BRUSSELS (Reuters) - The European Union on Wednesday urged the United States to nominate a permanent ombudsman by the end of February to investigate complaints about data breaches, an essential element of a landmark data transfer pact agreed two years ago.
EU technology chief Andrus Ansip’s comments came after the European Commission wrapped up its second review of the so-called EU-U.S. Privacy Shield, which is designed to better protect Europeans’ personal data transferred across the Atlantic for commercial use.
More than 3,850 companies have signed up to the pact, which replaced a previous framework known as Safe Harbour, thrown out by Europe’s highest court in 2015 because it gave U.S. spies excessive access to personal data.
“We now expect our American partners to nominate the ombudsperson on a permanent basis, so we can make sure that our EU-U.S. relations in data protection are fully trustworthy,” Ansip said in a statement.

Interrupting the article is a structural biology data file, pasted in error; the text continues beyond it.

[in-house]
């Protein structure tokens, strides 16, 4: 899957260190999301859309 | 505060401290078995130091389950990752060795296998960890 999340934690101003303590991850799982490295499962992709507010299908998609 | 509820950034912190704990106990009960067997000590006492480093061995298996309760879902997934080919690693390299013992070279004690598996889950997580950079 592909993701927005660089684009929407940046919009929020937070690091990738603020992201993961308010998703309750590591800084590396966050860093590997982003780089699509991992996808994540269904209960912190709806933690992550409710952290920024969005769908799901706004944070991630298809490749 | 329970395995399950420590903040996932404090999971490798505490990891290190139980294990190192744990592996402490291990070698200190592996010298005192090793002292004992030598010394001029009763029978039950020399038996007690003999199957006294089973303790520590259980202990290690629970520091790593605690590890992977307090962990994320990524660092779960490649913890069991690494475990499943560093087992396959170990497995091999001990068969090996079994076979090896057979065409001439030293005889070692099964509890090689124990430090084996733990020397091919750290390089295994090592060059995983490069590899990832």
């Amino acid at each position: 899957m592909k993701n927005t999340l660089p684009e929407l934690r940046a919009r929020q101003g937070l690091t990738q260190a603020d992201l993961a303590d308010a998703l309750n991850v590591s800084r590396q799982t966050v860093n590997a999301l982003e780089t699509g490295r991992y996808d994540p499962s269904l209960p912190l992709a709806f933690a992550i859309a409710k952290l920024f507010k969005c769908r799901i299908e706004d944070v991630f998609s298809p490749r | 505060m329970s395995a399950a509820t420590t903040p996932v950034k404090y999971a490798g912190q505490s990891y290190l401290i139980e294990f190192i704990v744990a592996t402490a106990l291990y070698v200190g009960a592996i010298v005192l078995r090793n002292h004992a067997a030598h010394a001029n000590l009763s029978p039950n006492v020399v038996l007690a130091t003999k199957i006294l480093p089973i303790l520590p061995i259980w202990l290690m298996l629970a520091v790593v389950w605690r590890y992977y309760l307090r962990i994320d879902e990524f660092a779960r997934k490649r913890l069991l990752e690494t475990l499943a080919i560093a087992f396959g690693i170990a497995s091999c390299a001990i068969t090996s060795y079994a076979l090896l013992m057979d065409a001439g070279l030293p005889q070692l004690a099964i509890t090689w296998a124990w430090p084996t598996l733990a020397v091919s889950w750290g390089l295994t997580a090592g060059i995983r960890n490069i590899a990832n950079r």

The Commission, the EU executive, said it would take appropriate measures in line with the General Data Protection Regulation (GDPR) if the U.S. government did not nominate an ombudsman by the end of February.
GDPR is a new EU privacy law implemented in May this year, which gives new powers to the bloc’s privacy regulators.
The Commission said measures taken by the U.S. government in accordance with the Privacy Shield ensure an adequate level of protection for Europeans’ personal data.
Reporting by Foo Yun Chee, editing by Robin Emmott
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